Insurtechs are playing a game of collaboration and not combativeness within the insurance industry, the chief executive officer of an online commercial insurance brokerage said recently.
“If you look at every insurtech, we pretty much always have to partner with an insurer or reinsurer, TPA [third-party administrator] or somebody else in order to get the scale,” Danish Yusuf, CEO of Toronto-based start-up Zensurance, said Aug. 24 at the Future of Insurance Canada 2021 virtual conference produced by Reuters Events. “Really, the race is about… which insurance companies can capture the best learnings from start-ups, or which start-ups can learn the best of insurance from the incumbents.”
Chris Cornell, national sector leader, insurance with KPMG in Canada, agreed that the industry is “seeing less disruption and more partnerships and alliances with insurtechs, certainly through COVID.
“The capital outlay required to get into the insurance business from an insurtech point of view is steep and certainly in Canada, it takes a while to be able to build up that critical mass,” Cornell said in an interview with Canadian Underwriter not associated with the conference. “As a result, we’re seeing a lot of insurtechs go into niche markets or really focusing on claims adjudication, digitizing the claims process, or automated underwriting.”
Insurtech as a concept only really started taking off six to eight years ago, Yusuf said during the conference session titled Barbarian Partners at the Gate. It was modelled off successes of the broader fintech ecosystem.
“In both payments and lending, it was generally a combative approach between the start-up and the incumbent; start-ups wanting to replace the incumbents,” Yusuf said of fintechs. “So, when insurtech started coming up, that was the same feel amongst the start-ups: ‘Hey, we want to go replace the incumbents.’
Danish Yusuf, CEO of Zensurance, speaking at the Future of Insurance Canada 2021 virtual conference, produced by Reuters Events.
“I don’t think that ended up happening,” Yusuf said. On the flip side, incumbents also felt that they were immune to disruption, possibly because of regulation or other advantages they had.
“I always heard the phrase, ‘Insurance is different. It’s not like the others,’” he said. “I don’t think either side was right. They both need each other; both need elements of each other.”
In effect, it’s a software versus incumbent race, Yusuf said. And the “winning model” will come through partnerships, acquisitions and replication. “The approach doesn’t matter,” Yusuf said. “It will probably be some combination of those approaches, and the winning model will emerge through those various combinations.”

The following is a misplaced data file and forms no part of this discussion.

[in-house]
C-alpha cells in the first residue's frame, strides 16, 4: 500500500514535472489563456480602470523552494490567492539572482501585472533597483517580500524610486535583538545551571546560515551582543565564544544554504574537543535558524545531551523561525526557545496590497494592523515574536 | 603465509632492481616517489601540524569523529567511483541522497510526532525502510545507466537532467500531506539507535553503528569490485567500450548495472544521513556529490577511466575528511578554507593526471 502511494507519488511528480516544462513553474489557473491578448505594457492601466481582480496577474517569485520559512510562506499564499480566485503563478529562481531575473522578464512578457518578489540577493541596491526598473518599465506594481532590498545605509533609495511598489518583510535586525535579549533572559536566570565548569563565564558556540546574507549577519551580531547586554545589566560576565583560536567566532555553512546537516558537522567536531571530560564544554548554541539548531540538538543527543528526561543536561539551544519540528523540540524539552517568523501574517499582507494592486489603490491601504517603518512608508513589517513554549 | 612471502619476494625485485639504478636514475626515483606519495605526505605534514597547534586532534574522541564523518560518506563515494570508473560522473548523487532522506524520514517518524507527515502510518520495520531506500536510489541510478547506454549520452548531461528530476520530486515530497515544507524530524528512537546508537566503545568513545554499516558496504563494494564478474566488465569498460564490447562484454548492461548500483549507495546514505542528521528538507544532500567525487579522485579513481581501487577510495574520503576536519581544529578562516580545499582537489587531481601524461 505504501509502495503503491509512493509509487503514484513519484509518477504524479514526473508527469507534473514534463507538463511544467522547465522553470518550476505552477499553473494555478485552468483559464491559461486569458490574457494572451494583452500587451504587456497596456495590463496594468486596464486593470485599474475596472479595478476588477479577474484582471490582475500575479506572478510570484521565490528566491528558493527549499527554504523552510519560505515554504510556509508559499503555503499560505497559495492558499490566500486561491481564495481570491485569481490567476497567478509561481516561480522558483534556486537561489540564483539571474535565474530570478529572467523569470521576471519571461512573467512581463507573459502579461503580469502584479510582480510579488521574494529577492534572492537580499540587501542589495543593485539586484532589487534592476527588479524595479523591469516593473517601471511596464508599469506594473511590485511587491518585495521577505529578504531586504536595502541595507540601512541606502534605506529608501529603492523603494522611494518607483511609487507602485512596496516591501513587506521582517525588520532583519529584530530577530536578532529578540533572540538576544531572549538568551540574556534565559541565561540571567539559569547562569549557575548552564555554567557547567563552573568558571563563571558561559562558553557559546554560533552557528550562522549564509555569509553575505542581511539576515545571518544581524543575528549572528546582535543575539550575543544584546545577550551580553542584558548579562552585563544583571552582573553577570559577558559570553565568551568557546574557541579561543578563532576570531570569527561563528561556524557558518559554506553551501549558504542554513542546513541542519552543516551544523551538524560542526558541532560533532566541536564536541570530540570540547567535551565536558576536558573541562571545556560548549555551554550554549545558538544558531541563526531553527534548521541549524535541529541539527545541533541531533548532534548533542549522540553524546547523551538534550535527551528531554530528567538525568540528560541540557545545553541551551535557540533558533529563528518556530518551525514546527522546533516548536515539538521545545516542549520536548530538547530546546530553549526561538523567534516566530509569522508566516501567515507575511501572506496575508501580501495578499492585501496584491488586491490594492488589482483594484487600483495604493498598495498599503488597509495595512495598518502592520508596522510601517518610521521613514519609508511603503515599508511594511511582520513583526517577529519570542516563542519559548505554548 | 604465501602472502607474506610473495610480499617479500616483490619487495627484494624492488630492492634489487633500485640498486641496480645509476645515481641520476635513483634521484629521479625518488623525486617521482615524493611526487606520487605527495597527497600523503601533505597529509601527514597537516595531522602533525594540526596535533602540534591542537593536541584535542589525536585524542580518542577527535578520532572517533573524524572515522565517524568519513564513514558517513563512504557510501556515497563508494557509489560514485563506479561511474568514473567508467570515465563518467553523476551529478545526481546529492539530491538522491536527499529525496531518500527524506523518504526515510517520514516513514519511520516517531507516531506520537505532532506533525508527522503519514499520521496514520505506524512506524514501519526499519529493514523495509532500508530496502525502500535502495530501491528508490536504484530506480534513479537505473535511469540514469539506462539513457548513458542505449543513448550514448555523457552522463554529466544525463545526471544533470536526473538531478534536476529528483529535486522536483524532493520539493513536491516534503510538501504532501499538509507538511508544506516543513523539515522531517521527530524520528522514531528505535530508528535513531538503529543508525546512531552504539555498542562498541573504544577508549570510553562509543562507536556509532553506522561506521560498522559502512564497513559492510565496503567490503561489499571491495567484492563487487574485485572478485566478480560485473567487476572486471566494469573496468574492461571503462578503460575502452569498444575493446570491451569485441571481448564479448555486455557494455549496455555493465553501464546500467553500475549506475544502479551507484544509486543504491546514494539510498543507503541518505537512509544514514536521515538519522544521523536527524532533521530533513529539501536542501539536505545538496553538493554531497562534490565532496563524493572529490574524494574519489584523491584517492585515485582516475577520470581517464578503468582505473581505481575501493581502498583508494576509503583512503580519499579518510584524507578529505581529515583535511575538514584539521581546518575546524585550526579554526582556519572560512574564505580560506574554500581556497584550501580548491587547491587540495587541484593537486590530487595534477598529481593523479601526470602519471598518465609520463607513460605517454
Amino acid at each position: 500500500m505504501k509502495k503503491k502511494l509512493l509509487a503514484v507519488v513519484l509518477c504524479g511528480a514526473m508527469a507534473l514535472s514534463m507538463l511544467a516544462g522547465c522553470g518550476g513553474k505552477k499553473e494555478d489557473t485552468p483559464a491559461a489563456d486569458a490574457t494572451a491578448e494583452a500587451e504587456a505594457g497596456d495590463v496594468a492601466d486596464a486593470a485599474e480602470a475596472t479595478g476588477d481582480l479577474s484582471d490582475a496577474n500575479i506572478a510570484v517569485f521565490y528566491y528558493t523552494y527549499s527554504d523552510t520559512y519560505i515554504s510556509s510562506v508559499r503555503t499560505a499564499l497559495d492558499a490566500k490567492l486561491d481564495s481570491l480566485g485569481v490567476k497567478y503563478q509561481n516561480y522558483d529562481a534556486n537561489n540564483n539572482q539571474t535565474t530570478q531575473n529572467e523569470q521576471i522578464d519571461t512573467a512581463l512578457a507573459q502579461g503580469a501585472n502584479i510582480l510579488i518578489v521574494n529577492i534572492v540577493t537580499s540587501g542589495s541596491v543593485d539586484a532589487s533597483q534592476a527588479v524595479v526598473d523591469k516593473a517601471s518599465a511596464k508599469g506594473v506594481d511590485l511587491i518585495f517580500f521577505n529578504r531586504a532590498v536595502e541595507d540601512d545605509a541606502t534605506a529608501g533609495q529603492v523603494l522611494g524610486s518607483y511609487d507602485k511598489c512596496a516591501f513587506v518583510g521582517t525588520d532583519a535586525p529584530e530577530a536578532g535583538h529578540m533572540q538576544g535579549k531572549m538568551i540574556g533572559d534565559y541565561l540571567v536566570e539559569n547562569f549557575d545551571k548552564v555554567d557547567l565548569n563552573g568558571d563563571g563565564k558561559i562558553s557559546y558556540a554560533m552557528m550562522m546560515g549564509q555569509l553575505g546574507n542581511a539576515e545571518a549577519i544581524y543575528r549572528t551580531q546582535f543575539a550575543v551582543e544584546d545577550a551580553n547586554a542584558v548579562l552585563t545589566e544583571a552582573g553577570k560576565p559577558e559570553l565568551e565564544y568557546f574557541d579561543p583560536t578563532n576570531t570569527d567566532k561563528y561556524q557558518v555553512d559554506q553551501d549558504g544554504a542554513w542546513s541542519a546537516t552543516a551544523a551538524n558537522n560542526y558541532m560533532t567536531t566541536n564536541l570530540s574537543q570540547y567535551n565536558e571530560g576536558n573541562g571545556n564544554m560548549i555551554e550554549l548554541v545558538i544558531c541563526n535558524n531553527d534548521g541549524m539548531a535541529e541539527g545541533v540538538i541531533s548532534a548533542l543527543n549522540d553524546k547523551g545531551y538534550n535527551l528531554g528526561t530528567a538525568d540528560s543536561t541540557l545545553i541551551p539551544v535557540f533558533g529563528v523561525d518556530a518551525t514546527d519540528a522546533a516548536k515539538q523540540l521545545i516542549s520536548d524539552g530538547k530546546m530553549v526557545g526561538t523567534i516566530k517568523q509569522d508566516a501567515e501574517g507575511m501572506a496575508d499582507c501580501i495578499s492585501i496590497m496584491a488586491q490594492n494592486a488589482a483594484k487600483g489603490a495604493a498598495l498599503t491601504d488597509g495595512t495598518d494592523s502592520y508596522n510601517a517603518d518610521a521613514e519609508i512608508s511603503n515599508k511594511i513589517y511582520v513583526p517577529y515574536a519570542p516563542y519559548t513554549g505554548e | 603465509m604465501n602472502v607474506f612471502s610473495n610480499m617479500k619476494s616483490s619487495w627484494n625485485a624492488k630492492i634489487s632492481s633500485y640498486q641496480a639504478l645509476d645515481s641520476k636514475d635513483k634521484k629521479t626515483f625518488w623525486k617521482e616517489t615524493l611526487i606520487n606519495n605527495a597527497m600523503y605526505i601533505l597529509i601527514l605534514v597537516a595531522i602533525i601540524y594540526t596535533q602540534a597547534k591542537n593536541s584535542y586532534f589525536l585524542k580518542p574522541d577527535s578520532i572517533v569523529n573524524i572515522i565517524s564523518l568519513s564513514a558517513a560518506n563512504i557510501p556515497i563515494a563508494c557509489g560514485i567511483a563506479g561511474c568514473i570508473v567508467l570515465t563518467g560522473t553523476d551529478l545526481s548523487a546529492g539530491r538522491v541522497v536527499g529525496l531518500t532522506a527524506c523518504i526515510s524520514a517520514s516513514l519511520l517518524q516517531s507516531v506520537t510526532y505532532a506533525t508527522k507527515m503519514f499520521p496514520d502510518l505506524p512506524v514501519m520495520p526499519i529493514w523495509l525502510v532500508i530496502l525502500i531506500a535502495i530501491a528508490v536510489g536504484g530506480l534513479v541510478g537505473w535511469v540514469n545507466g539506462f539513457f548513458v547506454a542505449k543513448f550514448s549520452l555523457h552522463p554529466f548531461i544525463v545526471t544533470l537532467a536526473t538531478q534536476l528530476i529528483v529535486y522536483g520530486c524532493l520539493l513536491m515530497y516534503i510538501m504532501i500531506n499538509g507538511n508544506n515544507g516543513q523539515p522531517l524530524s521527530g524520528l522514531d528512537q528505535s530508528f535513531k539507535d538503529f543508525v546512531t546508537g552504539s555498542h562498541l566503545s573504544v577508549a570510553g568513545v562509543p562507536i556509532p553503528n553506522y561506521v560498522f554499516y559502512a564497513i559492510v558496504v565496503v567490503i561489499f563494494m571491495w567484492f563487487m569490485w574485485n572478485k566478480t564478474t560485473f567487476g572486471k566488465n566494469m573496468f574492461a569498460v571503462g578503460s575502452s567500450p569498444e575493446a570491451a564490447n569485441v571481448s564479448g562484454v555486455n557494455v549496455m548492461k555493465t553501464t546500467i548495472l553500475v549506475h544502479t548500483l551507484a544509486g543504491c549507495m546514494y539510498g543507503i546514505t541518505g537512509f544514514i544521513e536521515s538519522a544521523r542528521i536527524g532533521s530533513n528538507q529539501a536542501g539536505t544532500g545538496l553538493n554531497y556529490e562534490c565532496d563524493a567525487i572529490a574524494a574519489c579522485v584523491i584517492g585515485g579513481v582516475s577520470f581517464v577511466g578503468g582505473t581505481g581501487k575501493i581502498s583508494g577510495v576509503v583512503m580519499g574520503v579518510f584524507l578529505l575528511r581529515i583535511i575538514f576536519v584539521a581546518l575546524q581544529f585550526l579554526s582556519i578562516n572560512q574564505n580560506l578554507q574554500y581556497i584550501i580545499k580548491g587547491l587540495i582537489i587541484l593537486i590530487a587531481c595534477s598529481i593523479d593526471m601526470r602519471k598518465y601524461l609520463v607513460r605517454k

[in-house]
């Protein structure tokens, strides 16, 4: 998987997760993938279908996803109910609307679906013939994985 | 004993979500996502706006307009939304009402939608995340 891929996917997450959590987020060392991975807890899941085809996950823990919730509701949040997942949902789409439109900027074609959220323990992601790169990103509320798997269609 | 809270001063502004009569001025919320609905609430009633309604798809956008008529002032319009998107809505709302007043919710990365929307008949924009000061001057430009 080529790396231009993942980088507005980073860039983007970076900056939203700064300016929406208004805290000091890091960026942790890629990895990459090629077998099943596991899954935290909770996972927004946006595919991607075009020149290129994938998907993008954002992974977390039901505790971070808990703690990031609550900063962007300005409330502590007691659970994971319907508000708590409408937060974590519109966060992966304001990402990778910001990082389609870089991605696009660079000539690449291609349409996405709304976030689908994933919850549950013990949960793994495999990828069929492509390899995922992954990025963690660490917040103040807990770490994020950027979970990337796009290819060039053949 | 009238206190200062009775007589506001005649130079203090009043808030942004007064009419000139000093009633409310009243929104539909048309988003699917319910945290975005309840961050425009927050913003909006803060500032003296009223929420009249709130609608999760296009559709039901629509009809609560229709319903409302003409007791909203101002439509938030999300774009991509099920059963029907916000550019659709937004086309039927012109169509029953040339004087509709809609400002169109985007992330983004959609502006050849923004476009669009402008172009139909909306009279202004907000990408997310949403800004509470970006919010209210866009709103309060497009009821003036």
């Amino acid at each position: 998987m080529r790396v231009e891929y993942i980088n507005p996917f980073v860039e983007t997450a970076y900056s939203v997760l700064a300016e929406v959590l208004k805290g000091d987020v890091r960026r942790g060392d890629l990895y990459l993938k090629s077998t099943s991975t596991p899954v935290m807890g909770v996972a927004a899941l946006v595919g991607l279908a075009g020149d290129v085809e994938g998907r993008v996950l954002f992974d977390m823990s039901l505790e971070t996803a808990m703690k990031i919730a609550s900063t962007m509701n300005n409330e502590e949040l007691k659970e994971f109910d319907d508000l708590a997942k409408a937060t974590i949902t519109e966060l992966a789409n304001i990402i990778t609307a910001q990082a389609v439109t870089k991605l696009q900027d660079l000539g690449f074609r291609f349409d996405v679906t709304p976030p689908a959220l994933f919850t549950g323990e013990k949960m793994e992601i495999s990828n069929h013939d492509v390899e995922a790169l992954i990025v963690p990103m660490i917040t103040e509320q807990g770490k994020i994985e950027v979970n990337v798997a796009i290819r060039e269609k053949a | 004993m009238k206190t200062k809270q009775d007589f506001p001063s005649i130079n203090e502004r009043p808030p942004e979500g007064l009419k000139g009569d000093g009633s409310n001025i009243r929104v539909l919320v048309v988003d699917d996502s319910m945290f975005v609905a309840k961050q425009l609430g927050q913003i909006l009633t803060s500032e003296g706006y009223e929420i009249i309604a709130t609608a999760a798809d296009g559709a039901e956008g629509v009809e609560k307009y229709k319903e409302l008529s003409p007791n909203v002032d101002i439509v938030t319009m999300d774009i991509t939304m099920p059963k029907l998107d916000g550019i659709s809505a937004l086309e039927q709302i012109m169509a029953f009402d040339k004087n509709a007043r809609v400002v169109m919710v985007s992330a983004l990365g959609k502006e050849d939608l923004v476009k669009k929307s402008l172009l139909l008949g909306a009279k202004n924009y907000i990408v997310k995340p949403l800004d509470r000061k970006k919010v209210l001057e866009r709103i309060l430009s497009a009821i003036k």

There are certain elements about insurance that make is so attractive for start-ups to come after you, and “I think they’ll keep coming, keep coming until some successful model comes out there,” Yusuf said.
Those attractive elements include:
Insurance is a critical function that will always be needed
It has a high cost structure
There is low customer satisfaction (whether warranted or not)
A good portion of the Canadian P&C market goes to “run the machine”: 40 cents on every dollar
The Canadian P&C market is very fragmented.
So, there are potentially thousands of combinations of partnerships that could be formed to deliver things like a better experience to the customer and lower cost structure, Yusuf said. He used the example of a watch retailer offering watch insurance at the point-of-sale. “That watch might have otherwise been insured through someone’s home insurance policy.”
There is certainly interest in the insurtech space. Cornell said KPMG has seen some significant large deals globally. The key one in the first half of 2021 was Google announcing a partnership with Munich Re and Allianz Global Corporate & Specialty around insuring cloud retail products. “Think about what a game changer that would be with Google, obviously, as one of the largest tech companies partnering with tow of the larger insurers as part of this process.”
In the fintech space in Canada, the first half of 2021 saw $4.8 billion in deals, Cornell reported. “A large, large number of those were insurtech,” he said. “So big numbers, big activity. We’ll see what happens in the backend for 2021. I think some of the M&A activity has slowed down a little bit, but it’s still robust.”
Yusuf doesn’t believe insurance is a “winner-take-all” model. “There’s room for lots of different business models, different players, different combinations. So, we’ll see lots of interesting things coming up in the future. But just as there won’t be a single winner, I think there’ll be many, many losers.”